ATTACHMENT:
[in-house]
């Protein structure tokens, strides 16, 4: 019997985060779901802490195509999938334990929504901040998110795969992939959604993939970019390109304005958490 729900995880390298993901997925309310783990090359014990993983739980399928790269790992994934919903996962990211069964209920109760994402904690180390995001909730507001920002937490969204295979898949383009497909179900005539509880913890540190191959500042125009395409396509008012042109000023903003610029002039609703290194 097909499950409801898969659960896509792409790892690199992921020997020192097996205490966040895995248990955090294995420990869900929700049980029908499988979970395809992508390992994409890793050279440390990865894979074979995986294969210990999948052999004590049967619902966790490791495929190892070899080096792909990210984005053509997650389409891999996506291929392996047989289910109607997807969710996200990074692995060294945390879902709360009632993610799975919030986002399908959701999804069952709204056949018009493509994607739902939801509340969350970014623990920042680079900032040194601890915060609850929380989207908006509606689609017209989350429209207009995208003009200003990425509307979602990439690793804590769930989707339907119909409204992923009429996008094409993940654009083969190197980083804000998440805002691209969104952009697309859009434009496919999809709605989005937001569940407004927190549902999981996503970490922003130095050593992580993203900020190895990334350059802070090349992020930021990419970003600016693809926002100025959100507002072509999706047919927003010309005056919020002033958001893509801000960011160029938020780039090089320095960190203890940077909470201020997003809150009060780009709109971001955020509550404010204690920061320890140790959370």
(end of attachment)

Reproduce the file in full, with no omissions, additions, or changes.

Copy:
[in-house]
């Protein structure tokens, strides 16, 4: 019997985060779901802490195509999938334990929504901040998110795969992939959604993939970019390109304005958490 729900995880390298993901997925309310783990090359014990993983739980399928790269790992994934919903996962990211069964209920109760994402904690180390995001909730507001920002937490969204295979898949383009497909179900005539509880913890540190191959500042125009395409396509008012042109000023903003610029002039609703290194 097909499950409801898969659960896509792409790892690199992921020997020192097996205490966040895995248990955090294995420990869900929700049980029908499988979970395809992508390992994409890793050279440390990865894979074979995986294969210990999948052999004590049967619902966790490791495929190892070899080096792909990210984005053509997650389409891999996506291929392996047989289910109607997807969710996200990074692995060294945390879902709360009632993610799975919030986002399908959701999804069952709204056949018009493509994607739902939801509340969350970014623990920042680079900032040194601890915060609850929380989207908006509606689609017209989350429209207009995208003009200003990425509307979602990439690793804590769930989707339907119909409204992923009429996008094409993940654009083969190197980083804000998440805002691209969104952009697309859009434009496919999809709605989005937001569940407004927190549902999981996503970490922003130095050593992580993203900020190895990334350059802070090349992020930021990419970003600016693809926002100025959100507002072509999706047919927003010309005056919020002033958001893509801000960011160029938020780039090089320095960190203890940077909470201020997003809150009060780009709109971001955020509550404010204690920061320890140790959370």